Well, I squandered perfectly good advice by giving it away while failing to heed it myself. My ornamental grasses were never cut and now, as a result of the snow and ice, are strewn all over in a jumbled mess still attached to the plant. They are woven into neighboring shrubs and are hindering the just-barely-emerging snowdrops and crocus. I see hours spent on a stool making sense of the debacle. I love the word debacle. It can be used interchangeably with train wreck when describing one’s own garden.

Words and phrases are so interesting — the way they go in and out of style. I remember “far out” being the exclamation of my youth. Now, with mass media, certain expressions get over-used. I have been annoyed of late with interviewees on news shows starting every other sentence response with “absolutely.” Now that I have mentioned it you’ll notice it too. Oh, and how about “at the end of the day.” I want to yell “you mean tonight?”

I am amused by the word gobsmacked. I believe it is English or Welsh in origin. It means speechless, astonished, or completely baffled. Rachel Maddow has used it on occasion to express her amazement at some political tomfoolery.

My friend, Sharlee, uses “walkerjawed,” a Midwestern term meaning crooked. For example, my garden shed is walkerjawed.

I noticed the birds busy building their nests in the pyracantha and ivy on the brick wall at the Vineyard Haven post office. There are emerging daffodils, easily 3 inches tall, along the wall, sadly mulched with cigarette butts.

If you feel the need to send a hand-written note to the new president, the White House zip code is 20500. The codebook is no longer available at the front desk of the post office and standing in line is always a bit problematic. I wrote him about establishing a vegetable garden on the South Lawn as a power of example. Taking back even a small part of our power to raise some food will raise awareness and self-confidence. It will be interesting to see if I receive an acknowledgment, what with Washington being so busy at this time. Will keep you posted.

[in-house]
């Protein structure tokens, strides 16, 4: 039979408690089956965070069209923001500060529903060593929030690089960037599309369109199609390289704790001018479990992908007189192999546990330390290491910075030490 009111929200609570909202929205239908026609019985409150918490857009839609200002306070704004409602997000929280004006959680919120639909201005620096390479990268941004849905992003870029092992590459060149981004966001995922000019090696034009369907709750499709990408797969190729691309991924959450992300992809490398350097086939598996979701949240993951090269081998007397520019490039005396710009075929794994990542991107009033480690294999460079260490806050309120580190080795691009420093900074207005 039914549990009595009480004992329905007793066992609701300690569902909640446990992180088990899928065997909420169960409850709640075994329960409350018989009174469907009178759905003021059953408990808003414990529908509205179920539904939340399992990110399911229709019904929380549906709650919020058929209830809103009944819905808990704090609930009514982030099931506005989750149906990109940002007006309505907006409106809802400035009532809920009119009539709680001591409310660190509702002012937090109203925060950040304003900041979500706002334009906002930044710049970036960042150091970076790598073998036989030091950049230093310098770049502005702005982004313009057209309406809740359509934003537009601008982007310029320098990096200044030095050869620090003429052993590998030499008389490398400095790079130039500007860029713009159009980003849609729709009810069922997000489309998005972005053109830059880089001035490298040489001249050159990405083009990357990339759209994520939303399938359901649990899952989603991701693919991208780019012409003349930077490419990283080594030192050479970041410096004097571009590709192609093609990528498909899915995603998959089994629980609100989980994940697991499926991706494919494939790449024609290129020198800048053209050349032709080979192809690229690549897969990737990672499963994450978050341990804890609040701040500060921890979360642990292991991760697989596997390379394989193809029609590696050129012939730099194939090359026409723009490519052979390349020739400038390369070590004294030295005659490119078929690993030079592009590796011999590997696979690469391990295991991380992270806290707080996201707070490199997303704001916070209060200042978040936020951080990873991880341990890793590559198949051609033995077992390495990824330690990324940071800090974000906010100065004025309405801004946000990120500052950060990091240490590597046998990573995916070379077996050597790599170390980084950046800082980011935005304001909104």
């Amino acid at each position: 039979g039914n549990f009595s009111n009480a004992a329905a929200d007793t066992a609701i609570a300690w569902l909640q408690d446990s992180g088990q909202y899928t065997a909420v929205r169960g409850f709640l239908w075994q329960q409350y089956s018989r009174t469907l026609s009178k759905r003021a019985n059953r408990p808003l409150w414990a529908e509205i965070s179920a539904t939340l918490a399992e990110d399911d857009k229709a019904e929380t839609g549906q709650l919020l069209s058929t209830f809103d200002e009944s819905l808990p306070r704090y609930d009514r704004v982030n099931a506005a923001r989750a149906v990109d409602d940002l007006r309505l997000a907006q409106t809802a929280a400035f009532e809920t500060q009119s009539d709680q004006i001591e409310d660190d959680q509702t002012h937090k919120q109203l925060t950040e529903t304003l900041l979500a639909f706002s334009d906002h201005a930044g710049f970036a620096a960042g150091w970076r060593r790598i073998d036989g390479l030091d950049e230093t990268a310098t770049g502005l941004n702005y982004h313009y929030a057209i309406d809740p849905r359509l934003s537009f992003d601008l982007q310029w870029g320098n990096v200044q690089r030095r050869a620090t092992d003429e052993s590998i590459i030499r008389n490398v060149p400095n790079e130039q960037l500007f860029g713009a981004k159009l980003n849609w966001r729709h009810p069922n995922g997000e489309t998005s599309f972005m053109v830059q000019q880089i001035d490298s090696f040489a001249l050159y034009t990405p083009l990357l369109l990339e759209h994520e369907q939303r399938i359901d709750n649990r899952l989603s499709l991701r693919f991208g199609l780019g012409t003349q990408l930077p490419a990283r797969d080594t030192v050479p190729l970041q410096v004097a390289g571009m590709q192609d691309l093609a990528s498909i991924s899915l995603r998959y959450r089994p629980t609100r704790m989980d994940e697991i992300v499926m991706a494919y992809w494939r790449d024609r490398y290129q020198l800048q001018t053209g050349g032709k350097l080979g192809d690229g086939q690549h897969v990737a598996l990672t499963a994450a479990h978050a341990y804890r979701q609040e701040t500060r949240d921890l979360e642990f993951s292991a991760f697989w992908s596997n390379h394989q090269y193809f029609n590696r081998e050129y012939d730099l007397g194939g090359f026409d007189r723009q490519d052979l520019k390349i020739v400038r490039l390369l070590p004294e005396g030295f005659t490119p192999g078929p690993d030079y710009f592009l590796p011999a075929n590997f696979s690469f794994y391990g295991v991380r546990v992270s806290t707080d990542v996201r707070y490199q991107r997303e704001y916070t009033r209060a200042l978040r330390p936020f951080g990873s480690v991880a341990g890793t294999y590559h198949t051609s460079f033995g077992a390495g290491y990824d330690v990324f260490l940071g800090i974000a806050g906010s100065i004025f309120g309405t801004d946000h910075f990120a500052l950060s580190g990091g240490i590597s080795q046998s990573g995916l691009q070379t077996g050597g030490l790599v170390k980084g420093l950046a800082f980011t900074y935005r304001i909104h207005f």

On Sunday afternoon last week, the monthly meeting of Homegrown took place at the Ag Hall. There were about fifteen of us eager to blab about our favorite subject — home vegetable gardening. We were encouraged by Thalia Scanlon to visit and/or sign up for membership with COMSOG, the community solar greenhouse. She warmed to her subject at once and made a tempting appeal. We stayed on the subject of soil for most of an hour. We discussed the pros and cons of eelgrass as a soil amendment, importance of laying down organic matter this month, and the difference between hard and soft wood chips. Our next meeting will be the third Sunday in March. We still welcome newcomers.

I am delighted to report that the lettuce I’ve planted under one thin layer of plastic with no bottom heat has germinated. It took three weeks but was worth the wait. Spring is rapidly approaching.

I am obsessed with finding peanut seeds. I grew them some 20 years ago. It is a pretty little legume, and as I recall, quite productive. What with the bad news concerning peanuts lately, I want to give them another try. I have yet to find them in any seed catalog.

There is so much irony in our culture. There is always some new material at which to laugh. I know it is a bad example for our children to see Michael Phelps, 14-time Olympic gold medalist, using marijuana, so Kellogg’s takes away its endorsement money. An athlete’s picture on a box of Fruit Loops is a way better example to children who aspire to physical greatness?

And how about the outrage over Alex Rodriguez taking steroids in a supposedly anonymous study several years ago? Meanwhile, he stands at home plate with background advertisements for Viagra. Barry Bonds lied to Congress but so did Alberto Gonzales. Who gets more news coverage?